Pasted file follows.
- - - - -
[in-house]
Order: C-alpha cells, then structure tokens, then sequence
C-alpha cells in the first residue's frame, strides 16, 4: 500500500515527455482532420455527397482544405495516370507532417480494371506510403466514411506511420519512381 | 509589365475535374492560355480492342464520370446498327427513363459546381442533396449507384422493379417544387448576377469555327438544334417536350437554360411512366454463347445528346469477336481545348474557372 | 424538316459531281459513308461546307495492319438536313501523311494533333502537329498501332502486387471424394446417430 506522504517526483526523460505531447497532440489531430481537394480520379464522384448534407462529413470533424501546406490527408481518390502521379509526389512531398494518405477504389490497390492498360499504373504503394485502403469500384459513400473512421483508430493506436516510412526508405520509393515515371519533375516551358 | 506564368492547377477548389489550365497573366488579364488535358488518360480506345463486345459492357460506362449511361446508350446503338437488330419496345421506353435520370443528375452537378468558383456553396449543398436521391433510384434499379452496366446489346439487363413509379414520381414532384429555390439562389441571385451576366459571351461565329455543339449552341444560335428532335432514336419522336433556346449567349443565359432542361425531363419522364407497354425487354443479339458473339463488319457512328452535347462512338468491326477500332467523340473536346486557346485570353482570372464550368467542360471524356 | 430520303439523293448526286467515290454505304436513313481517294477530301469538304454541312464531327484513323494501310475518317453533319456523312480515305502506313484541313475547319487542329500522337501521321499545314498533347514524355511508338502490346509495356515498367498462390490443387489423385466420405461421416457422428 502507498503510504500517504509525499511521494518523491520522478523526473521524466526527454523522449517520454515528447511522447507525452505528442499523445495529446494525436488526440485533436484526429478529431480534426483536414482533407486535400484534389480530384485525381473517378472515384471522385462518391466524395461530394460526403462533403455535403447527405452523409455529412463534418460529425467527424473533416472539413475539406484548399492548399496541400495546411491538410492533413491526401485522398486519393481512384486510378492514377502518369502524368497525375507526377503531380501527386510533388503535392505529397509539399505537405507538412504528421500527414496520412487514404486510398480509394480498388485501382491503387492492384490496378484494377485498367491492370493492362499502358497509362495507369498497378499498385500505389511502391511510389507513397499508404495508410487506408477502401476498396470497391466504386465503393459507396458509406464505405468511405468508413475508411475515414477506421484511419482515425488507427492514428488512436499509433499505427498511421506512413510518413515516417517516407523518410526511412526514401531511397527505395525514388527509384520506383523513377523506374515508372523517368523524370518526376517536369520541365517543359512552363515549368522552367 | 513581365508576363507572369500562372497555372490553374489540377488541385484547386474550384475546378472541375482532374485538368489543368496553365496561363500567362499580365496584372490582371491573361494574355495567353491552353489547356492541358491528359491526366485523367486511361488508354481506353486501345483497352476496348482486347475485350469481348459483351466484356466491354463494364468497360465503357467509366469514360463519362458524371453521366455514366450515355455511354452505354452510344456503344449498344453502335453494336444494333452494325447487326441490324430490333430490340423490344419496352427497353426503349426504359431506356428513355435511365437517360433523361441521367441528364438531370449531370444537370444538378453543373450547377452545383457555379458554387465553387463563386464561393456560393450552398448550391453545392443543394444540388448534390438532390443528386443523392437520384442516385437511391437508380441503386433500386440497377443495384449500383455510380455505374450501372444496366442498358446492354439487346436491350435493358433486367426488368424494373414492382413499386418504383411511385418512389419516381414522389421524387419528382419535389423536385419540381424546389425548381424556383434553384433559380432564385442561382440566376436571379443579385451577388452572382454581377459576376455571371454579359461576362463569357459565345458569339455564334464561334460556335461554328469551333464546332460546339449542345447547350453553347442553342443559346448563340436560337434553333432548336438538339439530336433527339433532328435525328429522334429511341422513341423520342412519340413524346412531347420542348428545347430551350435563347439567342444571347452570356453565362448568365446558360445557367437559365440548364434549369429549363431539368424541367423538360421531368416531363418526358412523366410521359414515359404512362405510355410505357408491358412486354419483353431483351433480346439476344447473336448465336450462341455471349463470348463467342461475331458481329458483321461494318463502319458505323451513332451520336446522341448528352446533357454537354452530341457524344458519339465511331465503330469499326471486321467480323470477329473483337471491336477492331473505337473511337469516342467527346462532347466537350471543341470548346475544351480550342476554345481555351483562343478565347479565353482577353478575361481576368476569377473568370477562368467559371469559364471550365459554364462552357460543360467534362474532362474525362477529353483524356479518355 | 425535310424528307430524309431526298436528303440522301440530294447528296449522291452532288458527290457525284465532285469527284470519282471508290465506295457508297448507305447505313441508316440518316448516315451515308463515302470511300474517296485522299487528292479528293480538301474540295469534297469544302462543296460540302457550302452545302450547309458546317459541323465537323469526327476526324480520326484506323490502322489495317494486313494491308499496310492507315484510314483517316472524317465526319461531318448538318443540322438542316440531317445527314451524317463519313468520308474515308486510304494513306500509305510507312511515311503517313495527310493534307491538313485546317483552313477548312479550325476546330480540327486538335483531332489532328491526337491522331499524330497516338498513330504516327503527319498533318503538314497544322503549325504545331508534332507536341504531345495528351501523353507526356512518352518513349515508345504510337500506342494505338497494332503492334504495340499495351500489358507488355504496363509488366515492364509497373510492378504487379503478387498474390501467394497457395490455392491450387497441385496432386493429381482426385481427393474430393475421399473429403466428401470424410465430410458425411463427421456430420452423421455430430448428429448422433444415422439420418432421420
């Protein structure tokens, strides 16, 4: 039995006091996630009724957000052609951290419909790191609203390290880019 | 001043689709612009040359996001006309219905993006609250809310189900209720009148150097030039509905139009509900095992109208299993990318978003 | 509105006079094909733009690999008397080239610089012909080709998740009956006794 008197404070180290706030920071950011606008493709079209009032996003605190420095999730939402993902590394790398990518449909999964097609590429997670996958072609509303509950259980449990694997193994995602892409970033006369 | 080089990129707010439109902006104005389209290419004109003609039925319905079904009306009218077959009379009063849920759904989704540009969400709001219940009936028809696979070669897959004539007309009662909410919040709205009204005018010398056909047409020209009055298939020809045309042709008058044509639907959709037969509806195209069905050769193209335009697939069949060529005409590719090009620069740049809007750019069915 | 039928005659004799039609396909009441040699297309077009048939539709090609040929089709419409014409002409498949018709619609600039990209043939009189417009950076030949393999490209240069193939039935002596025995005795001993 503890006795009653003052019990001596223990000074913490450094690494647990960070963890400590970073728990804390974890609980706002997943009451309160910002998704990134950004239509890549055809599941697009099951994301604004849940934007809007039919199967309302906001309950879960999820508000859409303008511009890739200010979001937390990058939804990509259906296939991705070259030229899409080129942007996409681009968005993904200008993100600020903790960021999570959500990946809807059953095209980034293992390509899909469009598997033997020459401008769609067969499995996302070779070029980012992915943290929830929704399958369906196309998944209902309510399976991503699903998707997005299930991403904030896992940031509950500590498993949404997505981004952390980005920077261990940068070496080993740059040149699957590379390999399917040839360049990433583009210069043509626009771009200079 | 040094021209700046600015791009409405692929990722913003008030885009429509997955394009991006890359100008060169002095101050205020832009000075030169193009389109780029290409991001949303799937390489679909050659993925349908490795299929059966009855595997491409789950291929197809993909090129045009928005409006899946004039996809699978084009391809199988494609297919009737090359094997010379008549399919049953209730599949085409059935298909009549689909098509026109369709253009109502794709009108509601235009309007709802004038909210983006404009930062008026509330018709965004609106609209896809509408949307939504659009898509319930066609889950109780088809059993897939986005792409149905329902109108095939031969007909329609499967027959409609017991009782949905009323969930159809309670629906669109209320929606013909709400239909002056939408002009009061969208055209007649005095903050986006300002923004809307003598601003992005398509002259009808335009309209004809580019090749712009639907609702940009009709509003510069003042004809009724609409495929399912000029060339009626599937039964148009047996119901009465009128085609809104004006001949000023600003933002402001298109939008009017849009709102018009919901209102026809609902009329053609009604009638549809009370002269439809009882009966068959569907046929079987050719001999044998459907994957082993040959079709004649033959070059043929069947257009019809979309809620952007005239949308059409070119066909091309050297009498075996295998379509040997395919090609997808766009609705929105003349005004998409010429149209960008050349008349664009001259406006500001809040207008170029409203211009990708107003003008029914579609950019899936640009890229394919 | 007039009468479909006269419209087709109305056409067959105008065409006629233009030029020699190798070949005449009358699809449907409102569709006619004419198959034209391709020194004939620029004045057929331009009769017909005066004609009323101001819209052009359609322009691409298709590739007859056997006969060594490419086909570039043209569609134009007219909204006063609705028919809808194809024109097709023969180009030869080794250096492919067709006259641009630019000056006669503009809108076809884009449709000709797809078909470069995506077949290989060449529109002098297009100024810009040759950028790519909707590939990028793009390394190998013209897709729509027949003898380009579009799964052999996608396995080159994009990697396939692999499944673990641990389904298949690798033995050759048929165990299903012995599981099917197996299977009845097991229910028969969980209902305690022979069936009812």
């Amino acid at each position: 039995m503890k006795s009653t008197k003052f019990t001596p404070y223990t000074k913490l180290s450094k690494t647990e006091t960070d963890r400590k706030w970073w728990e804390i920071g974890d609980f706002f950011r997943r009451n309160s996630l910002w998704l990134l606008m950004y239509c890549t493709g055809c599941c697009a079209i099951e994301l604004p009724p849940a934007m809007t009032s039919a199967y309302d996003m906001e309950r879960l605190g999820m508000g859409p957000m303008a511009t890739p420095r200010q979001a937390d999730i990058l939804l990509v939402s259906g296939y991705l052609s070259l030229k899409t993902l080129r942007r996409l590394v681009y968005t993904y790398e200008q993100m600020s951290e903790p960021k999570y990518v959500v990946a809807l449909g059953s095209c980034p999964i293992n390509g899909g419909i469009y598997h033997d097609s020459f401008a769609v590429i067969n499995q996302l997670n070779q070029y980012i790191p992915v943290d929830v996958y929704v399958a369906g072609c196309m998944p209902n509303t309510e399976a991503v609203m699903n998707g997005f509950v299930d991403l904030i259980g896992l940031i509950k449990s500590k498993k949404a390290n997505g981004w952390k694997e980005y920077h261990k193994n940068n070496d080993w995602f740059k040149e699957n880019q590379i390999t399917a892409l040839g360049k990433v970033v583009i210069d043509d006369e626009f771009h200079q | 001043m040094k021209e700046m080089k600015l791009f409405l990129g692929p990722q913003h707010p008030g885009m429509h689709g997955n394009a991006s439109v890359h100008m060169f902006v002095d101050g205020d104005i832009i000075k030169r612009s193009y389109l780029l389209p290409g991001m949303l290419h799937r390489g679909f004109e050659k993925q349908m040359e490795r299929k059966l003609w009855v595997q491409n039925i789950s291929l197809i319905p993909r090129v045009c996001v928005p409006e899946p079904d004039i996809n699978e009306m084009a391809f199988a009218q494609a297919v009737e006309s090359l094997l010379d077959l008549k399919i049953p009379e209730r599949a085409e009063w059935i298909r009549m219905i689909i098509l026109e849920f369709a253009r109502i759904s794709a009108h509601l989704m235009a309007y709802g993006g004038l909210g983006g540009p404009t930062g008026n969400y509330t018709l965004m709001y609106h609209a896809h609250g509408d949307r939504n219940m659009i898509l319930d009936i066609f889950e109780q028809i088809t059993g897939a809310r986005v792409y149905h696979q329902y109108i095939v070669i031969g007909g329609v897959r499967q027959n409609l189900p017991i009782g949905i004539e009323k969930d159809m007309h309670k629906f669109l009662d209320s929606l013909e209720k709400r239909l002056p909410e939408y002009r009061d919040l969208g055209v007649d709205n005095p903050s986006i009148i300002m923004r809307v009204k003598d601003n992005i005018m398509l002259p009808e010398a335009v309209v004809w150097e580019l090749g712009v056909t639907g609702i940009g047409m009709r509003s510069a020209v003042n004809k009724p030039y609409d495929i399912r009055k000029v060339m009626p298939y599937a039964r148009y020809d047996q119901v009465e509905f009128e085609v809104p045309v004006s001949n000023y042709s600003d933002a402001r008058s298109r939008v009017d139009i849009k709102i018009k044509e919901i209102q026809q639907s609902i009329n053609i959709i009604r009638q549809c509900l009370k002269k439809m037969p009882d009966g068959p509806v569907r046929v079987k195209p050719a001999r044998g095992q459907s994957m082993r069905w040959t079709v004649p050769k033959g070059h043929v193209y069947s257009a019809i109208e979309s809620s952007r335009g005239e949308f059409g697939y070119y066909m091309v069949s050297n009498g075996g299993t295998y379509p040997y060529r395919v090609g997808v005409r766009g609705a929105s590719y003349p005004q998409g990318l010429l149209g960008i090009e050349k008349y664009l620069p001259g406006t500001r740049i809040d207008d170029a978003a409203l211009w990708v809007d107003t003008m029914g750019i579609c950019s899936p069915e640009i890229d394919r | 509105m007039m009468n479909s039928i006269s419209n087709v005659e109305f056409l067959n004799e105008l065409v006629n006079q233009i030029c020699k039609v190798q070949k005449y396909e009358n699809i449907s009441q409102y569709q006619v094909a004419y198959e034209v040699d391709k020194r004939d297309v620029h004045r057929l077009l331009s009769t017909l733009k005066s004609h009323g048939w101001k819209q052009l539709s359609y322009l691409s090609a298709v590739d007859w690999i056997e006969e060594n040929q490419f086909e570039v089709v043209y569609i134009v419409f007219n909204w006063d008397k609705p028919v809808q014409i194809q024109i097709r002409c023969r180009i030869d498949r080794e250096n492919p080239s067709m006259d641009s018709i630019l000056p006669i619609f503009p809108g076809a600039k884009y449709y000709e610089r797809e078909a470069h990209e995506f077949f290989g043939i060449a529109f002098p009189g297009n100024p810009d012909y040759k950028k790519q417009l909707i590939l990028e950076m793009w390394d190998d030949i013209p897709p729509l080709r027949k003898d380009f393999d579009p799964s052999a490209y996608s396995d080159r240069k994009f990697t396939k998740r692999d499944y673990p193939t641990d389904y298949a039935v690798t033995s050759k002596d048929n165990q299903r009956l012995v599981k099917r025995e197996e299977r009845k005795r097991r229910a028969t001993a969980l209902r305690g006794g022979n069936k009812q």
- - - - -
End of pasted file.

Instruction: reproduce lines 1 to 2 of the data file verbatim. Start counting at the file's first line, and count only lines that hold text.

[in-house]
Order: C-alpha cells, then structure tokens, then sequence